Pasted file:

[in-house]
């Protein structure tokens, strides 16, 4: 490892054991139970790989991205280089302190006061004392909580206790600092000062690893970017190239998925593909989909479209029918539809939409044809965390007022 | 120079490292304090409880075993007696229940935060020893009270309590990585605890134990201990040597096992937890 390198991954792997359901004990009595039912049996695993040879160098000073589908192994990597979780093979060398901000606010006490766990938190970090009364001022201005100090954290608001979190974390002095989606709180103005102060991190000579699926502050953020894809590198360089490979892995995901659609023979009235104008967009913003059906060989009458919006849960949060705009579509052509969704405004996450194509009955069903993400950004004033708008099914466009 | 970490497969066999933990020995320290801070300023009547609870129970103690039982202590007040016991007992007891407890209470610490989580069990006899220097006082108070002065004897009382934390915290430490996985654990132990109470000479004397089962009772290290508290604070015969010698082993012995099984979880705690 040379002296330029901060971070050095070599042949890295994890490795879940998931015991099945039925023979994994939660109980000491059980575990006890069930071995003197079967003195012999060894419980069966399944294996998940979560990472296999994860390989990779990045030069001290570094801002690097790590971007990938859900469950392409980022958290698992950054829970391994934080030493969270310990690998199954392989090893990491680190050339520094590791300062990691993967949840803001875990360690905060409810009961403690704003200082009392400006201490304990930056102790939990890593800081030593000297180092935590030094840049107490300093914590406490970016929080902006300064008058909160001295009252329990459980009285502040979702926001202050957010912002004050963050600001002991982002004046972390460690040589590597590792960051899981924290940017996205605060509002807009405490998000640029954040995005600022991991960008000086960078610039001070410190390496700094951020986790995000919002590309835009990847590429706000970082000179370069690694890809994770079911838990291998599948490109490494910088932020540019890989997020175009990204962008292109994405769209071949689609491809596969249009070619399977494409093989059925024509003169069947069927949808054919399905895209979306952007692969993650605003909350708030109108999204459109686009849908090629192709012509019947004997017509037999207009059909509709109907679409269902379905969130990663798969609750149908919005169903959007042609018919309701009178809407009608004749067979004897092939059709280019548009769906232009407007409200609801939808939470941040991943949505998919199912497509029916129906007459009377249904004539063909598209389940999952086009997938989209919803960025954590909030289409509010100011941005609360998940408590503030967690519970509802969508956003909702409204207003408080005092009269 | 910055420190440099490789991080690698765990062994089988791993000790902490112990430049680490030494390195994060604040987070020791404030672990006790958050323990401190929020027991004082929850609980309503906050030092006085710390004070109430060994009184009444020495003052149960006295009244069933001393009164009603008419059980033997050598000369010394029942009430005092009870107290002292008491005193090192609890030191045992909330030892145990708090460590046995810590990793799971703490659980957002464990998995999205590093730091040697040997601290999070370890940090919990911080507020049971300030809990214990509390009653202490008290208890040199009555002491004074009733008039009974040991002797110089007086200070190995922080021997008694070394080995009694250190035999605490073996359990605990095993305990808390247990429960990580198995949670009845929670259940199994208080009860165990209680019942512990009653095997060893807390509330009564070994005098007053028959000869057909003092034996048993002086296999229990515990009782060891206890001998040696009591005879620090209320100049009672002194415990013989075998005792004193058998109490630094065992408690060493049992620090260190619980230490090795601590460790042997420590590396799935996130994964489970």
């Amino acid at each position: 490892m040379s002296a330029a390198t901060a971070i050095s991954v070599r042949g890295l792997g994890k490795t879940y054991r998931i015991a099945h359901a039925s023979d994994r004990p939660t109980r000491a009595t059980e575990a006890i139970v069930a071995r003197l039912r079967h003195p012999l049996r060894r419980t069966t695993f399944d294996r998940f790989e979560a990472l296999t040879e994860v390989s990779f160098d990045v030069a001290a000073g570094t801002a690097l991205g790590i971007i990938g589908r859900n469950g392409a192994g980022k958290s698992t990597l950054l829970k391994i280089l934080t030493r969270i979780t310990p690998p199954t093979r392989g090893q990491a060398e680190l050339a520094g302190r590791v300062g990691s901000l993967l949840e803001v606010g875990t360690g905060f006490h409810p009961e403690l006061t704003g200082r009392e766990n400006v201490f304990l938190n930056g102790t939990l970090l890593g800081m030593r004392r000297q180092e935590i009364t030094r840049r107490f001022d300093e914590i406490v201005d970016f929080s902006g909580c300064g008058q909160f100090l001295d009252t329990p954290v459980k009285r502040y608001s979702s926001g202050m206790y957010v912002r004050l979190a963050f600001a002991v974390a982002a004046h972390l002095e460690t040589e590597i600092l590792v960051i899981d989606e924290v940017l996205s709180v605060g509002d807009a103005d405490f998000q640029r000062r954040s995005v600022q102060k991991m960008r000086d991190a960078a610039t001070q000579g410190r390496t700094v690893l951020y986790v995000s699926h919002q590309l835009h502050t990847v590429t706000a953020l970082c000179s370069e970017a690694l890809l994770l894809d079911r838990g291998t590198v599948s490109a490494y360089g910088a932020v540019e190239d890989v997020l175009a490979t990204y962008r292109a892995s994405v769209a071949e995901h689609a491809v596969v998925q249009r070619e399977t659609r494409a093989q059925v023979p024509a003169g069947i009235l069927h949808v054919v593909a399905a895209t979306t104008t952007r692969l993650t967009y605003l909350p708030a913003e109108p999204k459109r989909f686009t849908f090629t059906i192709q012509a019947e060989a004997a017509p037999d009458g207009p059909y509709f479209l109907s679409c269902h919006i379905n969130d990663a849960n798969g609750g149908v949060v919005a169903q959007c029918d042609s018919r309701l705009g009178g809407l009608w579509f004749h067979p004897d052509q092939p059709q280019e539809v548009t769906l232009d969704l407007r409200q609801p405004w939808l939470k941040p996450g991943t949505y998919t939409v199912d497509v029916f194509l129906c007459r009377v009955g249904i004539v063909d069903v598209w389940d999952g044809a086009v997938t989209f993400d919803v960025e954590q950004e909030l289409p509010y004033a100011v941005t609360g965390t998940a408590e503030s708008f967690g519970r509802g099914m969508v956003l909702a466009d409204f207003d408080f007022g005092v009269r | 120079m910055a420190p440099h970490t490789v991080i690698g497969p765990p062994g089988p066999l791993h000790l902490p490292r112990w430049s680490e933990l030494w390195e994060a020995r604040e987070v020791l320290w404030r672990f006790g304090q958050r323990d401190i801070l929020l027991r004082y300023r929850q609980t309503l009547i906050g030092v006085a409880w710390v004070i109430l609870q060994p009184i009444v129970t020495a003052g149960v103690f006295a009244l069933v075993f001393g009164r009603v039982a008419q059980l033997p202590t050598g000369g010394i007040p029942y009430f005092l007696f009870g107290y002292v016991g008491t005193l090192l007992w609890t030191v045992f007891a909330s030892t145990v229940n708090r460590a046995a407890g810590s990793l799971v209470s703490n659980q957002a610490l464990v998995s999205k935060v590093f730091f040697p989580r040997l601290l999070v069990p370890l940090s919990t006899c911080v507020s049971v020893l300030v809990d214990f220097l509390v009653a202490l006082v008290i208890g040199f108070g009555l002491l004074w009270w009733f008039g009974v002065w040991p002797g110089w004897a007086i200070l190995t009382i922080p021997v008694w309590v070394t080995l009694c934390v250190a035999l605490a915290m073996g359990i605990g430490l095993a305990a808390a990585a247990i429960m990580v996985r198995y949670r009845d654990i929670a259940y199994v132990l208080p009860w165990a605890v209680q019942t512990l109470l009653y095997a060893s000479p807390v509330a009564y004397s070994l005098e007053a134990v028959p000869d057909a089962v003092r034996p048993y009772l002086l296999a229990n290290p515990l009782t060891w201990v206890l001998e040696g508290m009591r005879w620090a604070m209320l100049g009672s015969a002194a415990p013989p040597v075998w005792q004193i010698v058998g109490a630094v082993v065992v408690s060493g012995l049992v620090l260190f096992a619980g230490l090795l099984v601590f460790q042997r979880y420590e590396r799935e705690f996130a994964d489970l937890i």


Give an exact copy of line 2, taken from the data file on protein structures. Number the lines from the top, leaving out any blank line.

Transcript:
């Protein structure tokens, strides 16, 4: 490892054991139970790989991205280089302190006061004392909580206790600092000062690893970017190239998925593909989909479209029918539809939409044809965390007022 | 120079490292304090409880075993007696229940935060020893009270309590990585605890134990201990040597096992937890 390198991954792997359901004990009595039912049996695993040879160098000073589908192994990597979780093979060398901000606010006490766990938190970090009364001022201005100090954290608001979190974390002095989606709180103005102060991190000579699926502050953020894809590198360089490979892995995901659609023979009235104008967009913003059906060989009458919006849960949060705009579509052509969704405004996450194509009955069903993400950004004033708008099914466009 | 970490497969066999933990020995320290801070300023009547609870129970103690039982202590007040016991007992007891407890209470610490989580069990006899220097006082108070002065004897009382934390915290430490996985654990132990109470000479004397089962009772290290508290604070015969010698082993012995099984979880705690 040379002296330029901060971070050095070599042949890295994890490795879940998931015991099945039925023979994994939660109980000491059980575990006890069930071995003197079967003195012999060894419980069966399944294996998940979560990472296999994860390989990779990045030069001290570094801002690097790590971007990938859900469950392409980022958290698992950054829970391994934080030493969270310990690998199954392989090893990491680190050339520094590791300062990691993967949840803001875990360690905060409810009961403690704003200082009392400006201490304990930056102790939990890593800081030593000297180092935590030094840049107490300093914590406490970016929080902006300064008058909160001295009252329990459980009285502040979702926001202050957010912002004050963050600001002991982002004046972390460690040589590597590792960051899981924290940017996205605060509002807009405490998000640029954040995005600022991991960008000086960078610039001070410190390496700094951020986790995000919002590309835009990847590429706000970082000179370069690694890809994770079911838990291998599948490109490494910088932020540019890989997020175009990204962008292109994405769209071949689609491809596969249009070619399977494409093989059925024509003169069947069927949808054919399905895209979306952007692969993650605003909350708030109108999204459109686009849908090629192709012509019947004997017509037999207009059909509709109907679409269902379905969130990663798969609750149908919005169903959007042609018919309701009178809407009608004749067979004897092939059709280019548009769906232009407007409200609801939808939470941040991943949505998919199912497509029916129906007459009377249904004539063909598209389940999952086009997938989209919803960025954590909030289409509010100011941005609360998940408590503030967690519970509802969508956003909702409204207003408080005092009269 | 910055420190440099490789991080690698765990062994089988791993000790902490112990430049680490030494390195994060604040987070020791404030672990006790958050323990401190929020027991004082929850609980309503906050030092006085710390004070109430060994009184009444020495003052149960006295009244069933001393009164009603008419059980033997050598000369010394029942009430005092009870107290002292008491005193090192609890030191045992909330030892145990708090460590046995810590990793799971703490659980957002464990998995999205590093730091040697040997601290999070370890940090919990911080507020049971300030809990214990509390009653202490008290208890040199009555002491004074009733008039009974040991002797110089007086200070190995922080021997008694070394080995009694250190035999605490073996359990605990095993305990808390247990429960990580198995949670009845929670259940199994208080009860165990209680019942512990009653095997060893807390509330009564070994005098007053028959000869057909003092034996048993002086296999229990515990009782060891206890001998040696009591005879620090209320100049009672002194415990013989075998005792004193058998109490630094065992408690060493049992620090260190619980230490090795601590460790042997420590590396799935996130994964489970």